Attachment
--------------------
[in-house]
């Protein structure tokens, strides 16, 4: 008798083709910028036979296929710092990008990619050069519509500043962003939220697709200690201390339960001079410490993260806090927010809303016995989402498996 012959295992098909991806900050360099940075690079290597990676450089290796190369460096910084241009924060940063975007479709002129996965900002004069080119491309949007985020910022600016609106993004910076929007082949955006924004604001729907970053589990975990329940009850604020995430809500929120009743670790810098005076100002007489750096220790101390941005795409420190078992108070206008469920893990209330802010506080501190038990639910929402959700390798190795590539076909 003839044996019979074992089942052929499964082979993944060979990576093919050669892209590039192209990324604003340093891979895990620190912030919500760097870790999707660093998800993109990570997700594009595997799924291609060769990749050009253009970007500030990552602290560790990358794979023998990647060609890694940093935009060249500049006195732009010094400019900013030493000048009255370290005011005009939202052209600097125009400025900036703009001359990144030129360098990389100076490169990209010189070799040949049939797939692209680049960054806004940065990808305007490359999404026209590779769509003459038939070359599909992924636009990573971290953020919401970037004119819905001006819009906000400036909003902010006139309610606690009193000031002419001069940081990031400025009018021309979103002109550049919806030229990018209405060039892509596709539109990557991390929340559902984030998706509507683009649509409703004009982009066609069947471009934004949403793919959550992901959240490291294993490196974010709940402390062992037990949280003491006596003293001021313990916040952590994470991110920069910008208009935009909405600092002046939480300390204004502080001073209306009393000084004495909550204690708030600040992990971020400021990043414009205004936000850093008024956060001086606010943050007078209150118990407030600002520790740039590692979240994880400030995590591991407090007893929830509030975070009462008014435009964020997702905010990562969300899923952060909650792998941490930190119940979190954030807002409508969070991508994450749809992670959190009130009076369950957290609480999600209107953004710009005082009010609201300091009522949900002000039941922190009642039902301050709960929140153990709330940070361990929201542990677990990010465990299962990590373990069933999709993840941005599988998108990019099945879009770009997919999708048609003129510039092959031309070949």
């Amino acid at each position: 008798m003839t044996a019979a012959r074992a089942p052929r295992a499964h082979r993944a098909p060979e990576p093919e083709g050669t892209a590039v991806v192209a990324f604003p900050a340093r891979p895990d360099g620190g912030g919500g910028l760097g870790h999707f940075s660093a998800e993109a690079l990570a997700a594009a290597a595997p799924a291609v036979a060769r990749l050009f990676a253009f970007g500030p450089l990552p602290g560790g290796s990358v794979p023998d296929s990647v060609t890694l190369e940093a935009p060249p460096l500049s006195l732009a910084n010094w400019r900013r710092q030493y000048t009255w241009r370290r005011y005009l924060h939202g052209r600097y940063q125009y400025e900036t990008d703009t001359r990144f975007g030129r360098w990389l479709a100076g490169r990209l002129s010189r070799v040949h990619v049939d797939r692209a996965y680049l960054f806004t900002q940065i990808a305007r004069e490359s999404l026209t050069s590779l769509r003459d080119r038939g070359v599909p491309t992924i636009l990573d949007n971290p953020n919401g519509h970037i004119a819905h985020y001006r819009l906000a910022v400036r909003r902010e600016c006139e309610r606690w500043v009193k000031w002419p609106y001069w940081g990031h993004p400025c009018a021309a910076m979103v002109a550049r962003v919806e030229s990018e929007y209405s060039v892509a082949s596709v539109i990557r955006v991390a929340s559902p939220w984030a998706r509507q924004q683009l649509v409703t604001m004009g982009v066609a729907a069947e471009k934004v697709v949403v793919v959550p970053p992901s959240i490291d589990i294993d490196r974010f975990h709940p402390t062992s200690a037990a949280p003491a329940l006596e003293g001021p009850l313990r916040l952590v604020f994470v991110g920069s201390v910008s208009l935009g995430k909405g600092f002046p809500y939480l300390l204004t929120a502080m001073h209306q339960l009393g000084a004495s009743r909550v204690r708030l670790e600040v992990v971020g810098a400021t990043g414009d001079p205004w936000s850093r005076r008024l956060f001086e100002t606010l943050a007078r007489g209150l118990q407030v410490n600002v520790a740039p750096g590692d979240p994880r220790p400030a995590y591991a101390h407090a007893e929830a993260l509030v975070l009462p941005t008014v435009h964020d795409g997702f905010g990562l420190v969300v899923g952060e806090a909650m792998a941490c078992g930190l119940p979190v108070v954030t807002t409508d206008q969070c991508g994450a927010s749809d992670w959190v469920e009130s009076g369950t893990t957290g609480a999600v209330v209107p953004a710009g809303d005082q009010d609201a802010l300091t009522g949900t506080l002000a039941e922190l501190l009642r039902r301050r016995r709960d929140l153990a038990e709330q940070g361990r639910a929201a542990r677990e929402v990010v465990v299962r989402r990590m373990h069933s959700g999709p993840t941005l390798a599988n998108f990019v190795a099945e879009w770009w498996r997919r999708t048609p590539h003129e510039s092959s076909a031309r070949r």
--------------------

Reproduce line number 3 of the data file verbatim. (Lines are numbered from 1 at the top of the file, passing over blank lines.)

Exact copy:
């Amino acid at each position: 008798m003839t044996a019979a012959r074992a089942p052929r295992a499964h082979r993944a098909p060979e990576p093919e083709g050669t892209a590039v991806v192209a990324f604003p900050a340093r891979p895990d360099g620190g912030g919500g910028l760097g870790h999707f940075s660093a998800e993109a690079l990570a997700a594009a290597a595997p799924a291609v036979a060769r990749l050009f990676a253009f970007g500030p450089l990552p602290g560790g290796s990358v794979p023998d296929s990647v060609t890694l190369e940093a935009p060249p460096l500049s006195l732009a910084n010094w400019r900013r710092q030493y000048t009255w241009r370290r005011y005009l924060h939202g052209r600097y940063q125009y400025e900036t990008d703009t001359r990144f975007g030129r360098w990389l479709a100076g490169r990209l002129s010189r070799v040949h990619v049939d797939r692209a996965y680049l960054f806004t900002q940065i990808a305007r004069e490359s999404l026209t050069s590779l769509r003459d080119r038939g070359v599909p491309t992924i636009l990573d949007n971290p953020n919401g519509h970037i004119a819905h985020y001006r819009l906000a910022v400036r909003r902010e600016c006139e309610r606690w500043v009193k000031w002419p609106y001069w940081g990031h993004p400025c009018a021309a910076m979103v002109a550049r962003v919806e030229s990018e929007y209405s060039v892509a082949s596709v539109i990557r955006v991390a929340s559902p939220w984030a998706r509507q924004q683009l649509v409703t604001m004009g982009v066609a729907a069947e471009k934004v697709v949403v793919v959550p970053p992901s959240i490291d589990i294993d490196r974010f975990h709940p402390t062992s200690a037990a949280p003491a329940l006596e003293g001021p009850l313990r916040l952590v604020f994470v991110g920069s201390v910008s208009l935009g995430k909405g600092f002046p809500y939480l300390l204004t929120a502080m001073h209306q339960l009393g000084a004495s009743r909550v204690r708030l670790e600040v992990v971020g810098a400021t990043g414009d001079p205004w936000s850093r005076r008024l956060f001086e100002t606010l943050a007078r007489g209150l118990q407030v410490n600002v520790a740039p750096g590692d979240p994880r220790p400030a995590y591991a101390h407090a007893e929830a993260l509030v975070l009462p941005t008014v435009h964020d795409g997702f905010g990562l420190v969300v899923g952060e806090a909650m792998a941490c078992g930190l119940p979190v108070v954030t807002t409508d206008q969070c991508g994450a927010s749809d992670w959190v469920e009130s009076g369950t893990t957290g609480a999600v209330v209107p953004a710009g809303d005082q009010d609201a802010l300091t009522g949900t506080l002000a039941e922190l501190l009642r039902r301050r016995r709960d929140l153990a038990e709330q940070g361990r639910a929201a542990r677990e929402v990010v465990v299962r989402r990590m373990h069933s959700g999709p993840t941005l390798a599988n998108f990019v190795a099945e879009w770009w498996r997919r999708t048609p590539h003129e510039s092959s076909a031309r070949r």